Meeting the Staff: Virginia Danielson

I sat with Virginia Danielson, known as Ginny at NYU Abu Dhabi, in her improvised office by the Research Center in the library. It was almost ...

Dec 13, 2014

I sat with Virginia Danielson, known as Ginny at NYU Abu Dhabi, in her improvised office by the Research Center in the library. It was almost unnoticeable that her original office was flooded some weeks ago and that she has had barely any time to accommodate to the new space, judging from the amount of folders, books and ornaments that she has managed to fit into the tiny space. There were a few CDs scattered on her table and shelves, and while we chatted, I asked about her personal favorite.
With a smile, she explained to me that her tastes are very eclectic, but that she has just finished listening to a Lebanese Jazz band, Cynema Beyrouth, which she says she found “extremely entertaining.”
Our conversation spanned a vast range of topics, from her time as a Richard F. French librarian of the Eda Kuhn Loeb Music Library at Harvard University, to her years as a Fulbright fellow in Cairo. She also spoke of her years in Upper Egypt where she met her husband. We talked about her many publications in the field of ethnomusicology, mostly focused on the Middle East, and her lectures at Harvard and other universities and, after she's done explaining all of this, I ask her where it all began.
“When I was an undergraduate I did a degree in piano and, afterwards, I decided that what I was really interested in is the role of music in people’s lives, which is basically what ethnomusicology studies. So I did my graduate work and my PhD in ethnomusicology, and that’s when I became interested in the Arab world — I basically just liked the music,” she explained. As simple as she makes it sound, this fondness of Arab traditional music is what has shaped the last decades of her life and motivated her decision to learn Arabic and work at NYU Abu Dhabi.
“I knew that it would be a nice place to live and it would allow Jim [her husband] and I to get back to the Middle East … and develop my interest towards Emirati [musical] heritage,” she explains.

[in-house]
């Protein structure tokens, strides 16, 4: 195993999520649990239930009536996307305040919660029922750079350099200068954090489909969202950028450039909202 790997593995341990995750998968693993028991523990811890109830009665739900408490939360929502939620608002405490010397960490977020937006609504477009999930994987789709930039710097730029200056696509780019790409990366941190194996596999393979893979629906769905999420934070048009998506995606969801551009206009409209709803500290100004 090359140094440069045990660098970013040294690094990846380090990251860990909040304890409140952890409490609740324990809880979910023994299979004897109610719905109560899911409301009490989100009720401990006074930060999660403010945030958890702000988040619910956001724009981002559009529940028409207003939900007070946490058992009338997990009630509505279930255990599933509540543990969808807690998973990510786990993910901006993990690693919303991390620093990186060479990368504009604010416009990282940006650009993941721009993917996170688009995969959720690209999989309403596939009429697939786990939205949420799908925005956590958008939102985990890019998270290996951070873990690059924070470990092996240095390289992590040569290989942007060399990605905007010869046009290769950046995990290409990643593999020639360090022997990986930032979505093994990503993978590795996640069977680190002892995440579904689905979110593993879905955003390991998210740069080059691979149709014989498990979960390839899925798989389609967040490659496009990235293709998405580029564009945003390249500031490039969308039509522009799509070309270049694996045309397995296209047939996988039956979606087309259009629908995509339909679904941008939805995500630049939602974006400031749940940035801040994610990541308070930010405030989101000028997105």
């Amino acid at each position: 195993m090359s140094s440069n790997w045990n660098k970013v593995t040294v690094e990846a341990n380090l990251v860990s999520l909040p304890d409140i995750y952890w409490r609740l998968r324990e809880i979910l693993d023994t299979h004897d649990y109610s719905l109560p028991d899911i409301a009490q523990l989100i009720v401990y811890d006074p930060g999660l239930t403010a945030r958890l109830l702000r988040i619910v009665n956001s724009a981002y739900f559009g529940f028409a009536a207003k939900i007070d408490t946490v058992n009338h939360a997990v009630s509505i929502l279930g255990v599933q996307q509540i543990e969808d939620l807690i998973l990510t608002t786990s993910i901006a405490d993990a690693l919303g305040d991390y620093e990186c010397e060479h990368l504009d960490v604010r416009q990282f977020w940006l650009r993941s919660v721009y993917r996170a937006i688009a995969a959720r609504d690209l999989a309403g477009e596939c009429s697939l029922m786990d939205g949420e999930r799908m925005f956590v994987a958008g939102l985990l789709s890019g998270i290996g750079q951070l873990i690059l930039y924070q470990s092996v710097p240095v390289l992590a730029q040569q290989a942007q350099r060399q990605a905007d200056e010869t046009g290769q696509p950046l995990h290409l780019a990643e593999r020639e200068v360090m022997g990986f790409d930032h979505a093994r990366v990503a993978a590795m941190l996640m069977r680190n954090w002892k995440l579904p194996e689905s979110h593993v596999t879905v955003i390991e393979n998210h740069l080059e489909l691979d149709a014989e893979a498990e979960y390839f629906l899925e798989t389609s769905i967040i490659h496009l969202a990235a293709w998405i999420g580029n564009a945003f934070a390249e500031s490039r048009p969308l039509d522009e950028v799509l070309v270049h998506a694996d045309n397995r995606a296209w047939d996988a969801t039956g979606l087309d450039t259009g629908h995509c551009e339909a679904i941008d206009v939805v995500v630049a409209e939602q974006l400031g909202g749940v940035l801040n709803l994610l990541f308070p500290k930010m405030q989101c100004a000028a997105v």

While the focus of her research has been traditional Arab singers, devotional music in Egyptian settings and women in music, living in Abu Dhabi has developed new areas of interest for her and future studies.
“What interests me more here is dance and the fact that so much of Emirati musical expression is performative in such holistic ways that involve poetry, vocalization and bodily movement, whereas in the area of the so-called Eastern Mediterranean there is more dominance of solo songs and court music,” Ginny says. She also told me that she is working on a conference on music in the Arabian Peninsula with Professor Zev Feldman that will be held next march here in Abu Dhabi, which has allowed her to meet with younger scholars of the region that sparked her interest into more local genres, such as wedding singers in Saudi Arabia.
We spoke about her time and position at NYUAD, and I asked her where her interest for librarianship came from:
“I started working in libraries when I was an undergraduate student. I wasn’t really interested in the professoriate, and libraries have always captured my imagination and provided a good path for me,” she said. She has worked in libraries “for more years than I would like to admit”, and although she did not tell me herself, she has played a leading role in music librarianship ever since her time as an acting director of Loeb Music, where she completely transformed audio preservation systems at Harvard.
Regarding her role at NYUAD, she identifies two main goals since her arrival. In the first place, she has “tried to understand where NYUAD was taking their academic programs and build a library that would serve that.” This is something that was finally achieved after NYUAD’s class of 2014’s graduation.
Her second goal, she explained to me, was “providing the types of programs that students need so that they understand there are sophisticated research tools that we provide for you … so that the quality of student research remains pretty high.” While she does not plan to teach again any time soon, as she did at other institutions, she expressed her willingness to meet with students for individual concerns and to stay at the library for, at least, a few more years.
Before leaving, I asked her for a music recommendation. She told me, pensively, what she has been liking recently: “I have been listening to Mohammad Abdul, who is a sort of [an], almost classic, Saudi singer, and I have really enjoyed his performances. I like Italian canzona — Canzona Napoletana, some of the old Sorrento songs. We recently vacationed in Italy, so I just became interested in that music. And I like a lot of American music,” she concluded, again with a subtle smile in her face.
Mario Zapata is deputy features editor. Email him at 
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